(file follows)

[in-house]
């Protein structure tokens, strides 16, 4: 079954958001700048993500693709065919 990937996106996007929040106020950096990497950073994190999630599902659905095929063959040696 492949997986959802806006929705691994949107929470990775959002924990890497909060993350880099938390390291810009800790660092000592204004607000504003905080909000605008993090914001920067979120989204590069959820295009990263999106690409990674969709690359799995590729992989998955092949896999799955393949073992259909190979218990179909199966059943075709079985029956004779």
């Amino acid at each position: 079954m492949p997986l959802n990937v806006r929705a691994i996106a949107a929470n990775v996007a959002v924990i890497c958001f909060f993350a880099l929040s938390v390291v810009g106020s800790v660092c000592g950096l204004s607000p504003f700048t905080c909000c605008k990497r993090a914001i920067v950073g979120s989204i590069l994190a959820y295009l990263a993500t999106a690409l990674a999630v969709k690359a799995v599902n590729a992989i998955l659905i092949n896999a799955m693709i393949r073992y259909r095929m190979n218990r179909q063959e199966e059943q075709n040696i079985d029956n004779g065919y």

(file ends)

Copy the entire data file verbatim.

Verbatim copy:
[in-house]
């Protein structure tokens, strides 16, 4: 079954958001700048993500693709065919 990937996106996007929040106020950096990497950073994190999630599902659905095929063959040696 492949997986959802806006929705691994949107929470990775959002924990890497909060993350880099938390390291810009800790660092000592204004607000504003905080909000605008993090914001920067979120989204590069959820295009990263999106690409990674969709690359799995590729992989998955092949896999799955393949073992259909190979218990179909199966059943075709079985029956004779």
């Amino acid at each position: 079954m492949p997986l959802n990937v806006r929705a691994i996106a949107a929470n990775v996007a959002v924990i890497c958001f909060f993350a880099l929040s938390v390291v810009g106020s800790v660092c000592g950096l204004s607000p504003f700048t905080c909000c605008k990497r993090a914001i920067v950073g979120s989204i590069l994190a959820y295009l990263a993500t999106a690409l990674a999630v969709k690359a799995v599902n590729a992989i998955l659905i092949n896999a799955m693709i393949r073992y259909r095929m190979n218990r179909q063959e199966e059943q075709n040696i079985d029956n004779g065919y």